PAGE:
2011-06-08 / News

Block by block

Bobby Braswell remembers boyhood days at the Waynesboro Ice Plant
By Elizabeth Billips lizbillips@yahoo.com


Bobby Braswell, left, grew up working alongside his father Robert, right, and grandfather Jim inside the Waynesboro Ice Plant. Bobby Braswell, left, grew up working alongside his father Robert, right, and grandfather Jim inside the Waynesboro Ice Plant. He spent his boyhood on ice.

Bobby Braswell, 71, looks at the Barron Street ice plant and remembers how cold air poured out of the corked wall storage room.

“When my granddaddy Jim Braswell went to work there in 1919, it was already in operation,” he said, figuring the cityowned plant was producing ice before the turn of the century. “I grew up from a baby there.”

It was the early 1940s and Bobby’s favorite pastime was hitching rides on the ice delivery wagons. His father Robert ran the rural ice route while two horse- drawn wagons made rounds in Waynesboro.

The wagons were loaded with 300-lb. blocks of ice that were frozen using an ammonia process. The ice was frozen in a swimming pool-sized vat that produced 200 of those blocks every 24 hours. An entire block could be bought for around $3.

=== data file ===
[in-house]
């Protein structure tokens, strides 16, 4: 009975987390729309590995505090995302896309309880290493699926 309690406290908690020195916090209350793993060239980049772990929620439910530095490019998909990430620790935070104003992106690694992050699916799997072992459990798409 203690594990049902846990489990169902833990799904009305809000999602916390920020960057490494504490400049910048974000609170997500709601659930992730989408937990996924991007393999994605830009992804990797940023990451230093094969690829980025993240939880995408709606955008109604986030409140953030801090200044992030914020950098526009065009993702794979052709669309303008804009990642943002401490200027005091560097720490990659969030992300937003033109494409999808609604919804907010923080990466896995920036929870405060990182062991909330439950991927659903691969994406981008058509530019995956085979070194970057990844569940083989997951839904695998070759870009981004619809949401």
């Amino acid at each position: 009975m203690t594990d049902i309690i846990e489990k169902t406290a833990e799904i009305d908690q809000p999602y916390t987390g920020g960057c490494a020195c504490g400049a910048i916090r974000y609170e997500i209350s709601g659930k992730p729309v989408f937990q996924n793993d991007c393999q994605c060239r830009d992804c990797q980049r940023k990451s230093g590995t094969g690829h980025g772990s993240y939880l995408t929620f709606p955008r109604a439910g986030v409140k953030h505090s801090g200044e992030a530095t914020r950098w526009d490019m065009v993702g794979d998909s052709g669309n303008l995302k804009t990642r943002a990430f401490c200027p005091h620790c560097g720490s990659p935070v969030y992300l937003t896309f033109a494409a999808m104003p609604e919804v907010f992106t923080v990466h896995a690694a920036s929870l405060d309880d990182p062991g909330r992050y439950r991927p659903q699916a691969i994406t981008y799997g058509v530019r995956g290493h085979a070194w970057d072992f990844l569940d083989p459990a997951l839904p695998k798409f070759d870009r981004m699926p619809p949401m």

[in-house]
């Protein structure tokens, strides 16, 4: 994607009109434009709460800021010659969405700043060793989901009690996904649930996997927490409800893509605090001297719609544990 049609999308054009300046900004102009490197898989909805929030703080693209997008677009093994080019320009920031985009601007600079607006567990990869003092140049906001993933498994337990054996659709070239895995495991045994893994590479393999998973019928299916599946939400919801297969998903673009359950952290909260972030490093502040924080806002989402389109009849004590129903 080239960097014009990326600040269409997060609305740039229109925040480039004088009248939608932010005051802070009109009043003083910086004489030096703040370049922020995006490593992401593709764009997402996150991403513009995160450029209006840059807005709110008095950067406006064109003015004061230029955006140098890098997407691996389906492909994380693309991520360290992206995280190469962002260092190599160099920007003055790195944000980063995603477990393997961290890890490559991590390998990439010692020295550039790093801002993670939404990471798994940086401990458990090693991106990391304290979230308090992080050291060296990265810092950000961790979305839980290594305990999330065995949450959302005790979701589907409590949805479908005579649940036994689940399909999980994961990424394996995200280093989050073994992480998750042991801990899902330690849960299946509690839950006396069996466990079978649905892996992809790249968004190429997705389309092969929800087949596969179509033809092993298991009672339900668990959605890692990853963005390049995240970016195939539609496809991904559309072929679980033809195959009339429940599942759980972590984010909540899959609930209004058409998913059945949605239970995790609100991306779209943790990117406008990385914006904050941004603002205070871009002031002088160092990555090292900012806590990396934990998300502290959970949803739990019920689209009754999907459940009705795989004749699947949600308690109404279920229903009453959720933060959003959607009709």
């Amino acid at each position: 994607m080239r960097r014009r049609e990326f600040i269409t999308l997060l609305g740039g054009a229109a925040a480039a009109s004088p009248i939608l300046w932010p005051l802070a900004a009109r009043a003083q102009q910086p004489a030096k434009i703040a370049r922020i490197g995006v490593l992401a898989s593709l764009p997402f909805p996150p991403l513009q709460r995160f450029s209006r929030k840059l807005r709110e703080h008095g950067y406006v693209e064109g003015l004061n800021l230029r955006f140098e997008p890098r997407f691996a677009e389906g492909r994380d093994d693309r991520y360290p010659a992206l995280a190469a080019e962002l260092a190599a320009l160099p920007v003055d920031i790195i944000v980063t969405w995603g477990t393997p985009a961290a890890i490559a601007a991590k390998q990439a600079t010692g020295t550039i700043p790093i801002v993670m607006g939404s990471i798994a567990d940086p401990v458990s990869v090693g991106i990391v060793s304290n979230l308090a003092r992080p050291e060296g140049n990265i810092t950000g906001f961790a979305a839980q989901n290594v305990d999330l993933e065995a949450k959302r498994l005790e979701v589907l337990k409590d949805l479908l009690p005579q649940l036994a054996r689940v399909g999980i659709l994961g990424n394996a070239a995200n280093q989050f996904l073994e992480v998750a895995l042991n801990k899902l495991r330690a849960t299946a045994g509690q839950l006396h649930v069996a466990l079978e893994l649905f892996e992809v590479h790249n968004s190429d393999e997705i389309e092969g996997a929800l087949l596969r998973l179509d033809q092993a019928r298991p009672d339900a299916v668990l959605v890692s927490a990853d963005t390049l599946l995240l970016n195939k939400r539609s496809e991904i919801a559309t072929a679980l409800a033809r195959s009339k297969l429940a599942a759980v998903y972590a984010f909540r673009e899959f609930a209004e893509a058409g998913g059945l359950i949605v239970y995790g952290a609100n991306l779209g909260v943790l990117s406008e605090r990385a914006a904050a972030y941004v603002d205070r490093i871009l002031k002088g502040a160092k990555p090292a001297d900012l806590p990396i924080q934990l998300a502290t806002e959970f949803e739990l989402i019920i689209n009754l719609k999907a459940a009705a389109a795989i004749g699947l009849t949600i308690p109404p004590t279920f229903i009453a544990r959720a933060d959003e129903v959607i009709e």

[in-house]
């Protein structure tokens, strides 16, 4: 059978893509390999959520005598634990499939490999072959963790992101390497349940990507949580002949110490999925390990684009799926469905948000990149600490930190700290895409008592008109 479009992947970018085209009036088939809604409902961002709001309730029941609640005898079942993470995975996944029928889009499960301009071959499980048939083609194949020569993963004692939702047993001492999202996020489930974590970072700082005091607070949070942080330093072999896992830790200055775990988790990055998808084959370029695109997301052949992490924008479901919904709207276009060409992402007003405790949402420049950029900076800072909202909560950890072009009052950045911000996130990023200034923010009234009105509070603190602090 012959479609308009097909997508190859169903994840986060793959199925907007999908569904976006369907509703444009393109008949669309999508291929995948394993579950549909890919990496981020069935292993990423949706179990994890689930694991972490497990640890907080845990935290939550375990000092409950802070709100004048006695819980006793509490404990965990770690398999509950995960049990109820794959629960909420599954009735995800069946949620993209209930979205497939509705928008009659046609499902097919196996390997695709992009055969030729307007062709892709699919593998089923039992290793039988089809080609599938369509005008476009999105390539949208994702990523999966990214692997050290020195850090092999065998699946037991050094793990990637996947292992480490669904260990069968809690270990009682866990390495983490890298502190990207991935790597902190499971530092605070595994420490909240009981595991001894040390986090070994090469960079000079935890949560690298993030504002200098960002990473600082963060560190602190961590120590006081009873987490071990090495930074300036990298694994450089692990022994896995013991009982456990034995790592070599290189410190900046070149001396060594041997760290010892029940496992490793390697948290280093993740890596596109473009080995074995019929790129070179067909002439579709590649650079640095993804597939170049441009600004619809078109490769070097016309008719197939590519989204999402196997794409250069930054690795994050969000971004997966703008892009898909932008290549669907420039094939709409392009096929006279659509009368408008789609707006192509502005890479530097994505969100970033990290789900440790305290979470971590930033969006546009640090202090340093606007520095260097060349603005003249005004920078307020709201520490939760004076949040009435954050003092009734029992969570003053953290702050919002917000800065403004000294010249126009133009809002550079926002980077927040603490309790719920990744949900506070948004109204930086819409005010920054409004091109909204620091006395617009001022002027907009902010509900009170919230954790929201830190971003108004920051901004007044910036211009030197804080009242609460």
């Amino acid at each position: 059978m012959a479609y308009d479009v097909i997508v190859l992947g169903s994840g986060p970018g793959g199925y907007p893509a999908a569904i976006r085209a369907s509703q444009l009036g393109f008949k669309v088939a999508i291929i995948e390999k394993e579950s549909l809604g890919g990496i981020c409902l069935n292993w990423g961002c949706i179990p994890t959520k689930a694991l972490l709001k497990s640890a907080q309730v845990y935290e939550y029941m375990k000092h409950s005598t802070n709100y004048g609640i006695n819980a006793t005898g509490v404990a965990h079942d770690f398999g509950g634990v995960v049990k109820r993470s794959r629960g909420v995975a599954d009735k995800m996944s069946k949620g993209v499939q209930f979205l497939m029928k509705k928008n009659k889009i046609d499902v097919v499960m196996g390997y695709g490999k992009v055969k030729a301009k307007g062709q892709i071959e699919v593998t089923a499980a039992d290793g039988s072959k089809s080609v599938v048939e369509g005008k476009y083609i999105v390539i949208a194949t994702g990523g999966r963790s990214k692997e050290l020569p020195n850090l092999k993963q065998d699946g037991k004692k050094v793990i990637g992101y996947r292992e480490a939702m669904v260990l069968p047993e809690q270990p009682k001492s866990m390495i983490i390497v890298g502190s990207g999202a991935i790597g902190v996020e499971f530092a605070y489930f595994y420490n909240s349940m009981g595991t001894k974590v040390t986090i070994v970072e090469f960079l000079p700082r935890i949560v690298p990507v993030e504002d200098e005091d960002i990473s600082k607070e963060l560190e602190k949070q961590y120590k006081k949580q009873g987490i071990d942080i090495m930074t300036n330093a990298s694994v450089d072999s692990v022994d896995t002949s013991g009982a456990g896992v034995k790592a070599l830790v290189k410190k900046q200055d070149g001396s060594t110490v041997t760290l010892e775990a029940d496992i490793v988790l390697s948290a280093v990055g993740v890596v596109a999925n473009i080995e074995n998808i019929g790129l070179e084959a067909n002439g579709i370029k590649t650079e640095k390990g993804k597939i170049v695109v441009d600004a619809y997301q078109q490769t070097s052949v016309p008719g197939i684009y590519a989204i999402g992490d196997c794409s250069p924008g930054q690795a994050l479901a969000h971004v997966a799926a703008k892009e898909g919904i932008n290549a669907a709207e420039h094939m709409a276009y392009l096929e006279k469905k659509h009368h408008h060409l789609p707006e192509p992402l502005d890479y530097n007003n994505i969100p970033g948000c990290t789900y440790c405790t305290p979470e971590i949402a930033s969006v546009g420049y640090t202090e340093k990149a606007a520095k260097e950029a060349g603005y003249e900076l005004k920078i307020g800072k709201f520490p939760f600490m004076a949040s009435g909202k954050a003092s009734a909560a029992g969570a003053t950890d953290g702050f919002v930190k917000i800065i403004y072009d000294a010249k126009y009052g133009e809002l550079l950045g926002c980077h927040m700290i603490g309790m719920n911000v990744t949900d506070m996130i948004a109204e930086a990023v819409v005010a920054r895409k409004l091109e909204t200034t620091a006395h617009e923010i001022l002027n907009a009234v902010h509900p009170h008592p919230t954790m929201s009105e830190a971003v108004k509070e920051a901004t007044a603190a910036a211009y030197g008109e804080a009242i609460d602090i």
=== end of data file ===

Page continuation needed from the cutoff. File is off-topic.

“The ice was heavy and dangerous,” Bobby said. “If a block fell, it could mash your foot up.”

Every weekday, the delivery men covered their loads with canvas and went house to house. Behind each home, they’d fill orders by sawing off smaller blocks, mostly in squares to fit in ice boxes.

“There would be children all over the streets,” Bobby remembered. “They’d follow that wagon picking up the little chips that fell.”

Out on the farms, there were still plenty of people without ice boxes.

“They just dug a hole and put their ice in a croker sack,” he said.

The sheer size of the blocks kept city workers from worrying about melting.

“Once a truck hauling ice turned over and it took four or five days for that ice to melt … and that was with the sun shining on it,” Bobby laughed.

As he grew older, he quit hitching rides and began working after school with his brothers Johnny and Tommy. In the 1950s, his father made ice the family business by securing a private lease from the city. In the back room, they continued to run the “meat room” where residents paid by the pound to have their meats salt or sugarcured and stored.

But as technology improved, the business would wane. “People were buying refrigerators by then,” Bobby recalled. “We just couldn’t afford to keep the ice plant going with the cost of electricity.”

In the early 1960s, he would shut it down himself.

It’s been nearly 50 years, and he still can’t look at his old stomping grounds without remembering how happy he was there.

He thinks of the cold air coming off the wagon and the sound of the saw making clean cuts. He remembers the crane and the clink of ice being stacked.

“I loved it there,” Bobby said. “I guess it was the only job I ever really enjoyed.”

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